Washington lawmakers recently approved new digital citizenship legislation that's among the first of its kind in the country.
The bill focuses on a new problem in the digital age: teaching kids what constitutes appropriate and responsible use of technology. That includes knowing what to post on social media as well as how to protect yourself online.
"Our students need to be prepared for this online era we're in. The pluses and minuses or it," said Senator Marko Liias, D-Edmonds.
Liias sponsored the legislation at the encouragement of Claire Beach, a retired teacher and longtime media literacy educator from Edmonds.
"This bill is so important because what it allows for is for conversations appropriate to age, appropriate for grade, to start in the classroom," said Beach. "I think it's a real game changer."
Senate Bill 5449 directs the Office of the Superintendent of Public Instruction to conduct a statewide survey of teachers, librarians, principals, and school technology directors to determine how Washington schools are currently integrating digital citizenship and media literacy education in their curriculum.
"So we're going to survey school districts, find out who's doing what to educate their kids around these issues of digital citizenship and online safety, and then we're going to glean from that the best practices. We're going to find out what are the most innovative, what are the best ways of teaching students these skills," said Liias.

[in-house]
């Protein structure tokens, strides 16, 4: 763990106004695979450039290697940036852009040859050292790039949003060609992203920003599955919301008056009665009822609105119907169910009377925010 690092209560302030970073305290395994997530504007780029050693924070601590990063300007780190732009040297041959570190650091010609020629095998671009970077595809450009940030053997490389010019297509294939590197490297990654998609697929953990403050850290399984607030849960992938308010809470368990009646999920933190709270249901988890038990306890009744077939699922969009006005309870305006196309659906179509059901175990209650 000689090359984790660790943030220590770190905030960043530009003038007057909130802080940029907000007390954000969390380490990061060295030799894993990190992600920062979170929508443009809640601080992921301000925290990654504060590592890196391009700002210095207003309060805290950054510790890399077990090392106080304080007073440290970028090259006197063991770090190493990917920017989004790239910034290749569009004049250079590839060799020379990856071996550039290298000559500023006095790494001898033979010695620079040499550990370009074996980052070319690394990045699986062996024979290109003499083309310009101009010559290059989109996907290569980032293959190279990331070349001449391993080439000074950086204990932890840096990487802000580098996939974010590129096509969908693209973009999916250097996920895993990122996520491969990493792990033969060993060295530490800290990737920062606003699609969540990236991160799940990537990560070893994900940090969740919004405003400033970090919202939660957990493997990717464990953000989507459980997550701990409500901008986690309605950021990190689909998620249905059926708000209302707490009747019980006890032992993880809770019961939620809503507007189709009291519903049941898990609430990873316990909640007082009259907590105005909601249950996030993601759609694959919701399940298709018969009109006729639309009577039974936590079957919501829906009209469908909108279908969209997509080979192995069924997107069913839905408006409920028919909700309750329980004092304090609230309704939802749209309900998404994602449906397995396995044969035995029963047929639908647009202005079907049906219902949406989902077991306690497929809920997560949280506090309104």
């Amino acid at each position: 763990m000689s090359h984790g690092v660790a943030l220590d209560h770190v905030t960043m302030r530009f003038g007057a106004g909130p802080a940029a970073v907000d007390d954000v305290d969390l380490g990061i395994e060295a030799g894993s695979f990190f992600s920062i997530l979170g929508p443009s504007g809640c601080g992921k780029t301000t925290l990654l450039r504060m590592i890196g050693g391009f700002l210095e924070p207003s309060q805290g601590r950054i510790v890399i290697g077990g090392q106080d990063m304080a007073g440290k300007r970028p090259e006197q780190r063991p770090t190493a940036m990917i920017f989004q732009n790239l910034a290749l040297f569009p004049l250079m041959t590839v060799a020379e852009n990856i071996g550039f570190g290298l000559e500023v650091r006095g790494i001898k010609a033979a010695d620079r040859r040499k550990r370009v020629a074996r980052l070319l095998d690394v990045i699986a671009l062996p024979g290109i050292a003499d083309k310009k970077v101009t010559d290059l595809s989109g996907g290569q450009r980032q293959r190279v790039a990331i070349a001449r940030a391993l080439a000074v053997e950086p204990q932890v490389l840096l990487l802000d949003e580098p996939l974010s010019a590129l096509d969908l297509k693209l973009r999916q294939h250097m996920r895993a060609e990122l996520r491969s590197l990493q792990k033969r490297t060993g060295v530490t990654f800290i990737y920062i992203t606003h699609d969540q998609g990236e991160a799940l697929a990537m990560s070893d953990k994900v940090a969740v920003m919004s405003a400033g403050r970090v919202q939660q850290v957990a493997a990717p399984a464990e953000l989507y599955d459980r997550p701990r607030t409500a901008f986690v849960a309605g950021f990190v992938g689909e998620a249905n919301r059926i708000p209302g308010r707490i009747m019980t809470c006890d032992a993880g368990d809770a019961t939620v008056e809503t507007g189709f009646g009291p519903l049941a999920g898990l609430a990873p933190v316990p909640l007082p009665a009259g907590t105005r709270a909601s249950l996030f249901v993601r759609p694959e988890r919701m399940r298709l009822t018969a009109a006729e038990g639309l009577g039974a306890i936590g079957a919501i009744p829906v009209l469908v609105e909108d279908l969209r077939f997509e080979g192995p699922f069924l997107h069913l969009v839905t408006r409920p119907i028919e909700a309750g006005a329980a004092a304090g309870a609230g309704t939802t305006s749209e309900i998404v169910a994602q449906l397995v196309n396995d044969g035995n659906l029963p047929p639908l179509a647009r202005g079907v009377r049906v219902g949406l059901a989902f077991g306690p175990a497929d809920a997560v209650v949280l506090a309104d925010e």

From there, the bill directs the Office of the Superintendent of Public Instruction to create a new website to share those resources and best practices with educators throughout the state. The purpose of the website is to provide easy access to information and links for curriculum materials that can be used in their classrooms.
Two recent cases making headlines in our area only highlight the need for more education when it comes to the ethical use of cell phones and social media.
Two members of the University of Washington's men's crew team are under investigation for sexual assault and for allegedly circulating a sexually explicit video of the victim.
On the Eastside, police seized the phones of a group of teenagers, including several Bellevue High School students, after an alleged rape of an 8th grader at a house party.
In both cases, according to court documents, the victims were unaware the cell phone images were taken. That's against the law in Washington.
"Part of it is telling students that story. Telling them that if you're spreading these kinds of images, here's the legal risk you're putting yourself into. I think it's important for young people to know that there are consequences to their behavior," said Liias.
Beach said it's crucial those lessons start at an early age, before kids are even given their first cell phone.
Liias hopes Senate Bill 5449 gives schools the tools they need to teach those lessons.
According to Media Literacy Now, this new legislation is leading the way in the effort to integrate digital citizenship into the classroom curriculum. Many other states are now considering similar legislation modeled after Washington's.
"Hopefully we can help spread the wealth, share this good information, and lead the charge on helping our kids be better prepared for this," said Liias.